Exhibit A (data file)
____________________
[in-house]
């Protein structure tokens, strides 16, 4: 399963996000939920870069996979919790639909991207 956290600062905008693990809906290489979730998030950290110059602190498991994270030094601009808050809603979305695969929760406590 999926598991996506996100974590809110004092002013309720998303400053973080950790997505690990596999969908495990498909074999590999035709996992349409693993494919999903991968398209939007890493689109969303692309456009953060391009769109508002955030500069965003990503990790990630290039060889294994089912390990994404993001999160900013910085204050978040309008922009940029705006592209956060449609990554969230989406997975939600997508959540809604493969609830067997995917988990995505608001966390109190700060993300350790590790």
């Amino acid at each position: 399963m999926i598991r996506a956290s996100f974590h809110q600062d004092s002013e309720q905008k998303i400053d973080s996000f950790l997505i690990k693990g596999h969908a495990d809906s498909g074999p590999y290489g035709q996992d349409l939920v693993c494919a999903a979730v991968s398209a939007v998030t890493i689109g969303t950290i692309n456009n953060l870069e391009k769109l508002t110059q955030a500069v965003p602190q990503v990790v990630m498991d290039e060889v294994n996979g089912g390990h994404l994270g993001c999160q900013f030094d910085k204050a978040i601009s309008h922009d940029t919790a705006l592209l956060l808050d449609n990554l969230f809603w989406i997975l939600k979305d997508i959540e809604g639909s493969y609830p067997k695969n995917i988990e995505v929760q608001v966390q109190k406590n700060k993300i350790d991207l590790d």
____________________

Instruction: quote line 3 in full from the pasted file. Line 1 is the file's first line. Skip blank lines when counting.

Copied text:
């Amino acid at each position: 399963m999926i598991r996506a956290s996100f974590h809110q600062d004092s002013e309720q905008k998303i400053d973080s996000f950790l997505i690990k693990g596999h969908a495990d809906s498909g074999p590999y290489g035709q996992d349409l939920v693993c494919a999903a979730v991968s398209a939007v998030t890493i689109g969303t950290i692309n456009n953060l870069e391009k769109l508002t110059q955030a500069v965003p602190q990503v990790v990630m498991d290039e060889v294994n996979g089912g390990h994404l994270g993001c999160q900013f030094d910085k204050a978040i601009s309008h922009d940029t919790a705006l592209l956060l808050d449609n990554l969230f809603w989406i997975l939600k979305d997508i959540e809604g639909s493969y609830p067997k695969n995917i988990e995505v929760q608001v966390q109190k406590n700060k993300i350790d991207l590790d």